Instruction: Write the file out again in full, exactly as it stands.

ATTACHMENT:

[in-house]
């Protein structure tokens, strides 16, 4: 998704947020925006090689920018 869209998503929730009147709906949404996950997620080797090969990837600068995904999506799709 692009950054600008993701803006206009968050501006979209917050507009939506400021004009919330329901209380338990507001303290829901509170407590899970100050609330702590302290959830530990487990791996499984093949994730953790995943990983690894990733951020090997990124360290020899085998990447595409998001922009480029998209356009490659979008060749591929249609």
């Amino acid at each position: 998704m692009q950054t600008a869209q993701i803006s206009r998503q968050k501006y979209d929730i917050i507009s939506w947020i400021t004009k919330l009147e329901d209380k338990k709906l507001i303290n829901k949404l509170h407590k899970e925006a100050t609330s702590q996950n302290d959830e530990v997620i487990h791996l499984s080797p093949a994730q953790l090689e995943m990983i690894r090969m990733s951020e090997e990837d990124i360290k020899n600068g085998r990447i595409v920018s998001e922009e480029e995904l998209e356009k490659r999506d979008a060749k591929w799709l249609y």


[in-house]
């Protein structure tokens, strides 16, 4: 998704947020925006090689920018 869209998503929730009147709906949404996950997620080797090969990837600068995904999506799709 692009950054600008993701803006206009968050501006979209917050507009939506400021004009919330329901209380338990507001303290829901509170407590899970100050609330702590302290959830530990487990791996499984093949994730953790995943990983690894990733951020090997990124360290020899085998990447595409998001922009480029998209356009490659979008060749591929249609």
């Amino acid at each position: 998704m692009q950054t600008a869209q993701i803006s206009r998503q968050k501006y979209d929730i917050i507009s939506w947020i400021t004009k919330l009147e329901d209380k338990k709906l507001i303290n829901k949404l509170h407590k899970e925006a100050t609330s702590q996950n302290d959830e530990v997620i487990h791996l499984s080797p093949a994730q953790l090689e995943m990983i690894r090969m990733s951020e090997e990837d990124i360290k020899n600068g085998r990447i595409v920018s998001e922009e480029e995904l998209e356009k490659r999506d979008a060749k591929w799709l249609y």